Another possible way to reduce exposure is to ensure that exposure to these three carcinogenic chemicals is kept at a minimum: benzene, perchloroethylene and formaldehyde.
Benzene is a known human carcinogen that is found in paint supplies and stored fuels; it is necessary to provide maximum ventilation during usage, and discard paint materials that are not used immediately to reduce benzene exposure (Town, 2017).
Carcinogens promote the formation of cancer cells possibly due to their ability to damage the genome or disrupt the cellular metabolic process (American Cancer Society, 2016). It is helpful to ensure that only limited quantities of paint, kerosene and paint strippers are bought at a time, so that they do not permeate through the house.
Perchloroethylene is a chemical commonly used in dry cleaning materials and is shown to cause cancer in animals (Town, 2017). Recent studies have shown that people breathe in low levels of perchloroethylene when they wear dry-cleaned clothes or are near dry-cleaned goods constantly (EPA, 2017). It is prudent to minimize exposure to this carcinogen by ensuring that your dry-cleaned goods do not have a strong chemical odor as this indicates that they have not been properly dried and are most likely to emit toxins (EPA, 2017).
Finally, one of the most common VOCs is formaldehyde.
It is a strong-smelling, colourless gas that is found in many building materials such as particleboard, glues and plywood (Hirshberg, 2011). It can also be found in certain types of foam insulation and drapes and fabrics. Inhaling air that contains low levels of this gas can lead to a burning sensation and watery eyes (Hirshberg, 2011).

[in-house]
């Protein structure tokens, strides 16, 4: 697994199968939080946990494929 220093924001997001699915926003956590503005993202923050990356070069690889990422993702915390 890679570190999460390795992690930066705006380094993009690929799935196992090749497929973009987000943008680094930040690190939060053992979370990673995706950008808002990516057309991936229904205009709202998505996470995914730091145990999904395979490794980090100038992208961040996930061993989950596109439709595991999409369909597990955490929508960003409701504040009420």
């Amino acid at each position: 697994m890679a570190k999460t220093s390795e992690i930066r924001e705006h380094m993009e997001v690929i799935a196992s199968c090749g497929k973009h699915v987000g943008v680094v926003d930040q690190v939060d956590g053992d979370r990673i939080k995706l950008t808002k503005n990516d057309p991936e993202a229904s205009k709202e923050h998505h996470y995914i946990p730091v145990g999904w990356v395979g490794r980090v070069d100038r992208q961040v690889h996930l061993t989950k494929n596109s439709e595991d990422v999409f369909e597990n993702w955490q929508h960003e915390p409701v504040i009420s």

As levels increase within the body, the burning sensation can manifest in the throat, cause nausea and fatigue, and additionally, create difficulty in breathing (Hirshberg, 2011). High concentrations of formaldehyde can even trigger asthma attacks. After long-term exposure to formaldehyde, studies have shown that nasal cancer has developed in animal studies and it is a “probable” human carcinogen (Hirshberg, 2011).
The key to reducing exposure to this chemical is ventilation and awareness – making sure that the products you are using are formaldehyde or VOC-free. Benzene, perchloroethylene and formaldehyde are only three of the many possible VOCs that can negatively affect the human body, nonetheless, it is necessary to ensure that exposure to these carcinogens is kept to a minimum.
While VOCs have many adverse effects to the human body, they also negatively impact the environment with their presence. VOCs are the primary precursors to the formation of ground level ozone which is the main ingredient of smog (Climate Change Canada, 2017).
Smog, or air pollution, also has unfavorable effects on human health as well as the environment. Air pollution has been shown to have a significant impact on human health ranging from hospital admissions, emergency room visits and premature deaths (Climate Change Canada, 2017). It is associated with an increased risk of heart disease, lung cancer and even damage to the brain, liver, nerves or kidneys (Climate Change Canada, 2017).
Scientific evidence has shown that ground level ozone emitted from VOCs can have a detrimental impact on the environment leading to reductions in agricultural crop and forest yields, reduced growth of trees, and increased plant susceptibility to disease and pests (Climate Change Canada, 2017). Reducing the amount of VOC emissions in solvents and other commercial products is a small but necessary step to saving the environment and humanity.
Volatile Organic Compounds are a serious issue in contemporary society. They contribute to cancer, lung and heart disease, air pollution and damage the environment. While many household products contain VOCs, there are numerous ways to